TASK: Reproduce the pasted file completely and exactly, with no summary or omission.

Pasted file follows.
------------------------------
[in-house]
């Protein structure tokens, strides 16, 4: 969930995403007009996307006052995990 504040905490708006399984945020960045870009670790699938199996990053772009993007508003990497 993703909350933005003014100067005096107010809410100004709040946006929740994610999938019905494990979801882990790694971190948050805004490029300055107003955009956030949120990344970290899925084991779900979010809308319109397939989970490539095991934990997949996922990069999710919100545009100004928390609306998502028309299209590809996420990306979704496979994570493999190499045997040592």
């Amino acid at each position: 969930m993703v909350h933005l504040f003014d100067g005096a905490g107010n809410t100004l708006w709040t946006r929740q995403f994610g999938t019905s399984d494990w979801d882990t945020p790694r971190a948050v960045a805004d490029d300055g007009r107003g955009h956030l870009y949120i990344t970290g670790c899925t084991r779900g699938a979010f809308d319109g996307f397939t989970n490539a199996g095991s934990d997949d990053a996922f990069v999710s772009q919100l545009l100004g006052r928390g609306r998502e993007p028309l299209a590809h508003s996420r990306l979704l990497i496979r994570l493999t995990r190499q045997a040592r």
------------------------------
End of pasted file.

[in-house]
């Protein structure tokens, strides 16, 4: 969930995403007009996307006052995990 504040905490708006399984945020960045870009670790699938199996990053772009993007508003990497 993703909350933005003014100067005096107010809410100004709040946006929740994610999938019905494990979801882990790694971190948050805004490029300055107003955009956030949120990344970290899925084991779900979010809308319109397939989970490539095991934990997949996922990069999710919100545009100004928390609306998502028309299209590809996420990306979704496979994570493999190499045997040592």
């Amino acid at each position: 969930m993703v909350h933005l504040f003014d100067g005096a905490g107010n809410t100004l708006w709040t946006r929740q995403f994610g999938t019905s399984d494990w979801d882990t945020p790694r971190a948050v960045a805004d490029d300055g007009r107003g955009h956030l870009y949120i990344t970290g670790c899925t084991r779900g699938a979010f809308d319109g996307f397939t989970n490539a199996g095991s934990d997949d990053a996922f990069v999710s772009q919100l545009l100004g006052r928390g609306r998502e993007p028309l299209a590809h508003s996420r990306l979704l990497i496979r994570l493999t995990r190499q045997a040592r």